• Identifying risks and improving pregnancy care in childhood cancer survivors 17 September 2019 Thanks to improved survival and assisted fertility technologies like IVF, more women who had cancer treatment as a child or young adult are now able to have children. Unfortunately, evidence suggests that they are more likely to experience problems during pregnancy, including an increased risk of their babies being born prematurely. Dr Melanie Griffin of University Hospitals Bristol NHS Foundation Trust is looking at the long-term impact of cancer treatment involving bone marrow transplantation on women’s reproductive health. She hopes to identify new ways to improve care for these childhood cancer survivors before and during their pregnancy, reducing the chances of their babies being born too soon.
  • Bristol immersive VR documentary to be shown at Venice Film Festival 13 September 2019 From Bristol to the big screens of Venice Film Festival, Virtual Reality film The Waiting Room, [commissioned by the Virtual Realities – Immersive Documentary Encounters research project] will be premiered at the annual event which starts today [28 August to 7 September] to a star-studded audience of cinema enthusiasts.
  • MRI assisted biopsies more effective at detecting prostate cancers 3 September 2019 Using MRI scans to target biopsies is more effective at detecting prostate cancers that are likely to need treatment than standard ultrasound guided biopsies alone, according to research published in JAMA Network Open. The research, led by the National Institute for Health Research (NIHR) and Universities of Bristol, Ottawa, Exeter and Oxford, combined the results from seven studies covering 2,582 patients.
  • International collaborative projects win funding to tackle major health challenges 21 August 2019 Developing drugs to treat cancer and how sleep can support a healthy memory are two international collaborative projects led by academics at the University of Bristol that have been awarded major funding by the UK Research and Innovation's (UKRI) Fund for International Collaboration.
  • Genetic analyses indicate that the effect of being overweight and obesity on cancer risk is at least double than previously thought 14 August 2019 The effect of being overweight and obesity on risk of cancer is at least twice as large as previously thought according to new findings by an international research team which included University of Bristol academics.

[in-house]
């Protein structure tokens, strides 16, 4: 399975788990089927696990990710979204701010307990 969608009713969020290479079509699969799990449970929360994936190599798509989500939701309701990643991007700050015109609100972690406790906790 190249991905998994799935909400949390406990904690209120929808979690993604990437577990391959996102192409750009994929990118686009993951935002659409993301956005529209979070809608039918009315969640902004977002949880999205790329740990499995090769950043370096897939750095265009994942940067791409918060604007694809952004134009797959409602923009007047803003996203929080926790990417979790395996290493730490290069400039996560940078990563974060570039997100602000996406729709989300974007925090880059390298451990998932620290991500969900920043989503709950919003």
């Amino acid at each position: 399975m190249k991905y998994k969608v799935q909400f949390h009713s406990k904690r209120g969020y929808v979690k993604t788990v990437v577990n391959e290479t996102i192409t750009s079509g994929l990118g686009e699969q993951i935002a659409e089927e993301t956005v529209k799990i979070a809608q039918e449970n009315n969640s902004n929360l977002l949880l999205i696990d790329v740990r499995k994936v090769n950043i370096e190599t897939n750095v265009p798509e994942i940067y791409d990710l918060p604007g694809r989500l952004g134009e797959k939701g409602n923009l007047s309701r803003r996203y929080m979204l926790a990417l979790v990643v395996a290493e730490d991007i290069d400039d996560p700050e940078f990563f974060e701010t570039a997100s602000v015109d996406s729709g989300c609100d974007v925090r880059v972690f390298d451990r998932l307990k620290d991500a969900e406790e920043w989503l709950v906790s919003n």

• Mendelian randomisation cancer and nutrition workshop 1 August 2019 The Mendelian randomisation cancer and nutrition workshop, hosted by the Integrative Cancer Epidemiology Programme (ICEP) in Bristol on 15 and 16 July, attracted 20 experts to assess and discuss the question: What are the challenges in nutritional cancer epidemiology and how can Mendelian randomization address them?
  • University Cancer Research Fund awards 31 July 2019 The University Cancer Re-search Fund (UCRF) seeks out the most innovative ideas in cancer research through an annual seed funding call.
  • James Yarmolinsky wins CRUK fellowship 30 July 2019 Integrative Cancer Epidemiology Programme (ICEP) researcher James Yarmolinsky has been awarded a CRUK 3-year fellowship, starting in October. The research will focus on "Evaluating the role of inflammation in cancer: robust target identification using genomic data."
  • Making the immune system better at recognising cancer 23 July 2019 A team at University of Bristol, led by Professor Linda Wooldridge, is engineering a type of immune cell that might be able to better target cancer cells. This could potentially lead to new therapies which could help the immune system combat cancer with fewer difficult interventions.
  • Understanding how cancer cells eat 16 July 2019 Meet Dr Emma Vincent as she tells us about her research and the artwork inspired by her work that reflects on the pathways that we and our cells can make
  • £9 million boost for health research in the west country 12 July 2019 Health researchers in the west country have been given a £9 million award from the Government's Department of Health and Social Care (DHSC) to enable them to tackle the area's most pressing health problems. The funding will enable new research projects including forecasting demand in hospitals, increasing people's physical activity levels, supporting people who self-harm and improving outcomes for children in care.
  • University of Bristol awarded £100 million to drive 'tech for better futures' research 10 July 2019 A new £100 million institute, based in the centre of Bristol, is set to transform the way we create, utilise and evaluate new digital technologies to benefit our society now and in the future.
  • Understanding the unintended consequences of healthcare apps 9 July 2019 Dr Andrew Turner, Senior Research Associate, CLAHRC West, discusses the move towards ‘digital first’ care, the possible unintended consequences of healthcare apps, and how the DECODE study aims to improve the adoption of a range of digital health tools in primary care by understanding these unintended consequences.